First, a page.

October 12, 2020
What is up team?
I’ve got a bunch of mushroom pics from this past Spring/Summer that I don’t have much to do with besides share. I’m going to try and email one out every Monday. I’ll start with mushrooms I found in the park and then work to mushrooms I’ve seen outside the park. I’ll do my best with identification; sourcing from iNaturalist, the Audubon field guide above Eric’s desk, and the internet. Let me know if you think I misidentified a mushroom.
I recently read Entangled Life by Merlin Sheldrake which sparked within me a deep curiosity and appreciation of fungi. I leant the book to Eric but if you want to read it after him just let me know. It contains a lot of fascinating information about the forgotten taxonomic kingdom that are fungi. I’m kicking this inaugural Mushroom Monday off with a three piece of shrooms all found in the park:
1) Fairy Inkcap or Trooping Crumble Cap, Coprinellus disseminatus, found on the bankrock woodchip path on 8/17/2020. They were only there for a day, but I saw them fruiting in several places in the ramble. Unlike most other coprinoid (inkycap) mushrooms this one does not dissolve into a black ink at maturity.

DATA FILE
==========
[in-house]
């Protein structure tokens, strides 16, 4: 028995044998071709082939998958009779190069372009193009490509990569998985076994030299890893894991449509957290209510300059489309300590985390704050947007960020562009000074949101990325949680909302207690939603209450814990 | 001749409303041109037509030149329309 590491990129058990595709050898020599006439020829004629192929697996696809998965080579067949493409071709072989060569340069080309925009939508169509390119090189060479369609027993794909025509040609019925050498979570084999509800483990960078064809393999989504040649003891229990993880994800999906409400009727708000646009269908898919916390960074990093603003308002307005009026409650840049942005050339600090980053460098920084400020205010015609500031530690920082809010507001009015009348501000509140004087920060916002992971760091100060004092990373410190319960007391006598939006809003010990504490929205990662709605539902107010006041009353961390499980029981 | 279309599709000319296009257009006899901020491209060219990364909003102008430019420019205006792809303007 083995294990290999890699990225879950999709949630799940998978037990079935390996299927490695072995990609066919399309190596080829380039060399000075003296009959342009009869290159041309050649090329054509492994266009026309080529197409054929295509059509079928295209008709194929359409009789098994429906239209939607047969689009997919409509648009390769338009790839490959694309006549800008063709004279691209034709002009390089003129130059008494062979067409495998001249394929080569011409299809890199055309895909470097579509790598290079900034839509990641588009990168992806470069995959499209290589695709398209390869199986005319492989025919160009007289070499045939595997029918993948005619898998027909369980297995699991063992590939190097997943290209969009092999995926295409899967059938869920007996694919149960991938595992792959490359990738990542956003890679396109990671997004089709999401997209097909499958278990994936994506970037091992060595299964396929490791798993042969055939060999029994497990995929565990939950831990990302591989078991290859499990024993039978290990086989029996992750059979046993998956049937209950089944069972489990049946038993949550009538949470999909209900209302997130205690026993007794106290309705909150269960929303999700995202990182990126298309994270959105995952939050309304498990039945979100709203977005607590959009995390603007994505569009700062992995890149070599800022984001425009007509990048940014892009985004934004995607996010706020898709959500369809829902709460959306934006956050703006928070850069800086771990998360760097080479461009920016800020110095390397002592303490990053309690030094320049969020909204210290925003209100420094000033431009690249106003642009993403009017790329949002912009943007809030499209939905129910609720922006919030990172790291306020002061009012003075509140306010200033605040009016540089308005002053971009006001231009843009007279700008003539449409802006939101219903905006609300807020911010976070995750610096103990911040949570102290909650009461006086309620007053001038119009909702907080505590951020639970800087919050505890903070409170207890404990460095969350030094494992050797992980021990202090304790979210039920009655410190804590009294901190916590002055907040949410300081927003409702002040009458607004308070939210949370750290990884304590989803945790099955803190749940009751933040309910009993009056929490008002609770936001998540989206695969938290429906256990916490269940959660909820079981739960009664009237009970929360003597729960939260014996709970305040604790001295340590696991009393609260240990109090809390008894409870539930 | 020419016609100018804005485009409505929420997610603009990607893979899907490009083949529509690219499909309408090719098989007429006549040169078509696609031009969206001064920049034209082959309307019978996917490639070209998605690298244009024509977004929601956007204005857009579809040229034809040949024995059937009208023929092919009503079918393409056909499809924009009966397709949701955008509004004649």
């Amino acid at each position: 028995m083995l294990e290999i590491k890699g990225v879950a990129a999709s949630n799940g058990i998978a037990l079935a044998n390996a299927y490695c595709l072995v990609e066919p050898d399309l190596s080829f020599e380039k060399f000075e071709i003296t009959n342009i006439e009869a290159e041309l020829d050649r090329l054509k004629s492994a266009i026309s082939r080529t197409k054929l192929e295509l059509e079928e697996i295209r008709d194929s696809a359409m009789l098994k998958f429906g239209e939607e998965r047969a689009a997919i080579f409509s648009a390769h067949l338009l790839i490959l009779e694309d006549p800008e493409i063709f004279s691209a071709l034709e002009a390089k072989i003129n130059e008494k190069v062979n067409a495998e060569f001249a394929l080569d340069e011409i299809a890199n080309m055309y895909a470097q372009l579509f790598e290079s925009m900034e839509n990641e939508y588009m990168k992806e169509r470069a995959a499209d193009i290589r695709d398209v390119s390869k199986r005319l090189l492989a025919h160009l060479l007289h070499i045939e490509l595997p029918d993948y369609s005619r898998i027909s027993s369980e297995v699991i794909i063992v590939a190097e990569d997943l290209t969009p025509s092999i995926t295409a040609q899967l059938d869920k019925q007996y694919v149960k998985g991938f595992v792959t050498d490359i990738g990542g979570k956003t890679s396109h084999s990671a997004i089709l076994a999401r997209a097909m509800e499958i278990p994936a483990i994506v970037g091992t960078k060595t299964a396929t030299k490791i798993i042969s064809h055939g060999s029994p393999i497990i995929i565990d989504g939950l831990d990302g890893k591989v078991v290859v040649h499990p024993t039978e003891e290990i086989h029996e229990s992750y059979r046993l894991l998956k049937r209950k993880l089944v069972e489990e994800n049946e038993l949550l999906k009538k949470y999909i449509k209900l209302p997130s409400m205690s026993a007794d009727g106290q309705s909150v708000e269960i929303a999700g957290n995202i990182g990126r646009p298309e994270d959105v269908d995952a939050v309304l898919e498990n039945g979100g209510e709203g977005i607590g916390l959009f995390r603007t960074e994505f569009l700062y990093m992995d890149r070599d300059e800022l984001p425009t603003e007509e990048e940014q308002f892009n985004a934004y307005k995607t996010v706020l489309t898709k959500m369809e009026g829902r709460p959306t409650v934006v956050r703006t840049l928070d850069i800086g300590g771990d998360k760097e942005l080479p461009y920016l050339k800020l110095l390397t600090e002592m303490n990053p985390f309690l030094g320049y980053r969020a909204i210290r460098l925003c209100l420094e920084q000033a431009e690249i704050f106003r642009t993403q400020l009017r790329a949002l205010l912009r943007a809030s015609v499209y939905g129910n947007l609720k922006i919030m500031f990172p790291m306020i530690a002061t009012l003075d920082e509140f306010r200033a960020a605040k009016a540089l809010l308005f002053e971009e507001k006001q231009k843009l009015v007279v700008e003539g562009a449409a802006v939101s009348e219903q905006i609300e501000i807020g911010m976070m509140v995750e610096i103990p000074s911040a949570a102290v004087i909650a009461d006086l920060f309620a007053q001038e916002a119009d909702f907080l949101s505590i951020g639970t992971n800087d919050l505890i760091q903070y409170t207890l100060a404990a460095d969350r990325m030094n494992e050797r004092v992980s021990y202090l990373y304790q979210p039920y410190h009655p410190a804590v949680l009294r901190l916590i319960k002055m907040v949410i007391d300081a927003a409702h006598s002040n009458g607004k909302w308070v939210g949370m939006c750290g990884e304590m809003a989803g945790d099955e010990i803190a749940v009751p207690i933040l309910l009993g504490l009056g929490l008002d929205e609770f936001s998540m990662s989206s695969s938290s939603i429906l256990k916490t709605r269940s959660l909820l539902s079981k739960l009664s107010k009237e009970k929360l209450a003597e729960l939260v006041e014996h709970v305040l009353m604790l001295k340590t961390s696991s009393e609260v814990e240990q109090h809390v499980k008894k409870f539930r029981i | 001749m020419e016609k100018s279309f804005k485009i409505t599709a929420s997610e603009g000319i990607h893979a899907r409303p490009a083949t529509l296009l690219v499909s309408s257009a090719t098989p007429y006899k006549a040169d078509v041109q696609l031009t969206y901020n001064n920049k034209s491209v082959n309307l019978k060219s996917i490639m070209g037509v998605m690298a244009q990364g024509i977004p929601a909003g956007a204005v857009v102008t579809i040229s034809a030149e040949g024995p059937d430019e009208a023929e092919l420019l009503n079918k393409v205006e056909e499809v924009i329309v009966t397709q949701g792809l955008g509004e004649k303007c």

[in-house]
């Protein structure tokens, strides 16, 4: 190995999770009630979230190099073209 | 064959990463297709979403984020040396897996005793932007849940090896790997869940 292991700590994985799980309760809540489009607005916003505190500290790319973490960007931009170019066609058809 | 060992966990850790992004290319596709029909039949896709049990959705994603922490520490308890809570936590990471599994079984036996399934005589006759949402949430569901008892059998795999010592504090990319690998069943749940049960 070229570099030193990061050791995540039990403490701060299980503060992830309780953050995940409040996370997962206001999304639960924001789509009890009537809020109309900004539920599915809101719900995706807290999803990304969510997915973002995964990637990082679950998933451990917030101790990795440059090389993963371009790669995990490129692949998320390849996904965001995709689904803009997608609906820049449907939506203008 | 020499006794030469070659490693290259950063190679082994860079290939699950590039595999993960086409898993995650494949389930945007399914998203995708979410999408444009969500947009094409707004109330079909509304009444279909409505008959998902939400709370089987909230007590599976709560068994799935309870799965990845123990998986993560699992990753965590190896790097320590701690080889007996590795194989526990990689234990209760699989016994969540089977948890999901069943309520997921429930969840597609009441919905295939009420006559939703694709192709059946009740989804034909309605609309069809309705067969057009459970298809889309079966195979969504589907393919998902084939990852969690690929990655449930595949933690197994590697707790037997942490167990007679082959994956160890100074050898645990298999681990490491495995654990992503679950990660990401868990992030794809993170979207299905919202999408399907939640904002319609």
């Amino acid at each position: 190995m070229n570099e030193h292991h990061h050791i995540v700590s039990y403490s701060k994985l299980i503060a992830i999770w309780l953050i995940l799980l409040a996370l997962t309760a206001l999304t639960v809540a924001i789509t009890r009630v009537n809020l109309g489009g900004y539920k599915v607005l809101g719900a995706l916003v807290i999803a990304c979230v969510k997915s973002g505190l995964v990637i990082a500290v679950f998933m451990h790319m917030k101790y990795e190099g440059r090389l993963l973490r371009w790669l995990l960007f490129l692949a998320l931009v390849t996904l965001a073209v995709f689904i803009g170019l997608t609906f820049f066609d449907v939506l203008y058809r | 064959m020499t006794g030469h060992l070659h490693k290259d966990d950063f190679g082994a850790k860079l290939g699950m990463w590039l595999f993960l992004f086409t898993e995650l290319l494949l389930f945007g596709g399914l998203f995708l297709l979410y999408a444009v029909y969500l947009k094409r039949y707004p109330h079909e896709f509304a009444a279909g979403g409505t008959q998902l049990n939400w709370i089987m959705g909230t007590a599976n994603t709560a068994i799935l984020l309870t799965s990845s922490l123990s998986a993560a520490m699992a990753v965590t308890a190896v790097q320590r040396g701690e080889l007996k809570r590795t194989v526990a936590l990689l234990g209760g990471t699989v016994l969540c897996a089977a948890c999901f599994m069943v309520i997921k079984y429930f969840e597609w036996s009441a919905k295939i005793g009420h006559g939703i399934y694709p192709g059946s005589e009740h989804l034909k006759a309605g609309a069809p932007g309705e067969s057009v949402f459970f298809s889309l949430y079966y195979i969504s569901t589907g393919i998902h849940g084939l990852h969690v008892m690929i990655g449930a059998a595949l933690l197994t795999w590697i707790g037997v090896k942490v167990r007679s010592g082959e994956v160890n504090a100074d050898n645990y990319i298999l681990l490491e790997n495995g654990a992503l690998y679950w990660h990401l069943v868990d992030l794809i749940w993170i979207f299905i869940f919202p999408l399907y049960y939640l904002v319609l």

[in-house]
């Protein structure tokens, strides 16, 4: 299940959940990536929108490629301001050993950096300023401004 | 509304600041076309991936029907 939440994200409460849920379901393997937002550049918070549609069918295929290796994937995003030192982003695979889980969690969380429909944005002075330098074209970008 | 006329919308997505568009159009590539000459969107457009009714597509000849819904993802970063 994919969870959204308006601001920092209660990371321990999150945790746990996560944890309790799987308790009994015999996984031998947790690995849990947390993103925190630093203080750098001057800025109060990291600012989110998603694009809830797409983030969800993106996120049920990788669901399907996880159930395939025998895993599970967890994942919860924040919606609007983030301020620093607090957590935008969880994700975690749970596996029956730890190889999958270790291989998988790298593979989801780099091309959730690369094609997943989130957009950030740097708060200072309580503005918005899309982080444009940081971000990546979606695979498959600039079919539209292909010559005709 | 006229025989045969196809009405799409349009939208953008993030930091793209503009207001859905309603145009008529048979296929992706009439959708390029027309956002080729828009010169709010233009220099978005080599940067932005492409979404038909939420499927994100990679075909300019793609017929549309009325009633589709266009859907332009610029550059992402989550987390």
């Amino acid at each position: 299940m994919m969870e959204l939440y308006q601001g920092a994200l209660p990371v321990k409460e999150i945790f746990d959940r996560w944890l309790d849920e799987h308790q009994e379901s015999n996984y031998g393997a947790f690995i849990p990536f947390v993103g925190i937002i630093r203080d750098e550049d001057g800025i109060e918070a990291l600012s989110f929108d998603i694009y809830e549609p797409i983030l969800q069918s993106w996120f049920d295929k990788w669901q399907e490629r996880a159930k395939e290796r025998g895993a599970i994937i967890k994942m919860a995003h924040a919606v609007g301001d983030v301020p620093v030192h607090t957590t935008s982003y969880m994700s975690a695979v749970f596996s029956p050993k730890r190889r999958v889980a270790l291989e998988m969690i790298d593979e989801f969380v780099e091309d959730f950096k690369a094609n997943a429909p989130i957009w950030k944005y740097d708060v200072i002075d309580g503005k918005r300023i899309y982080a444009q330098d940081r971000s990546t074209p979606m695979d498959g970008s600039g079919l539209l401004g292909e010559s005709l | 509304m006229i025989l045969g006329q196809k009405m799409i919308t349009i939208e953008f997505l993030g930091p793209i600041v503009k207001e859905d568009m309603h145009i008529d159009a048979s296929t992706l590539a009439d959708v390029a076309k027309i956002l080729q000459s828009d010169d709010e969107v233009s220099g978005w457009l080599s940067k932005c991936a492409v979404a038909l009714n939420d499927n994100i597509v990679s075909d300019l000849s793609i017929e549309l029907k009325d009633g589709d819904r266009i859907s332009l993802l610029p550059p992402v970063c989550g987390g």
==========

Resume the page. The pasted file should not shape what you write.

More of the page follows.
2) Violet-toothed Polypore, Trichaptum biforme, found on the bankrock woodchip trail on 8/17/2020. It looks similar to turkey tail (Trametes versicolor) but the purple outer ring helps for identification. Turkey tail has a white outer margin.
3) Hen of the Woods, Grifola frondosa, found at the base of an oak north of mugger’s woods on 10/1/2020. I’ve seen a few in other spots in the ramble as well, all at the base of oaks. In Japan it is known as Maitake. It’s a perennial fungus that grows in the same place for several years in a row. It’s also edible, if you’re so inclined. It is not in the same genus as chicken of the woods (laetiporus) even though the common names are similar.
Let’s keep our eyes peeled after these rains and see if we have any new guests in the park later this week.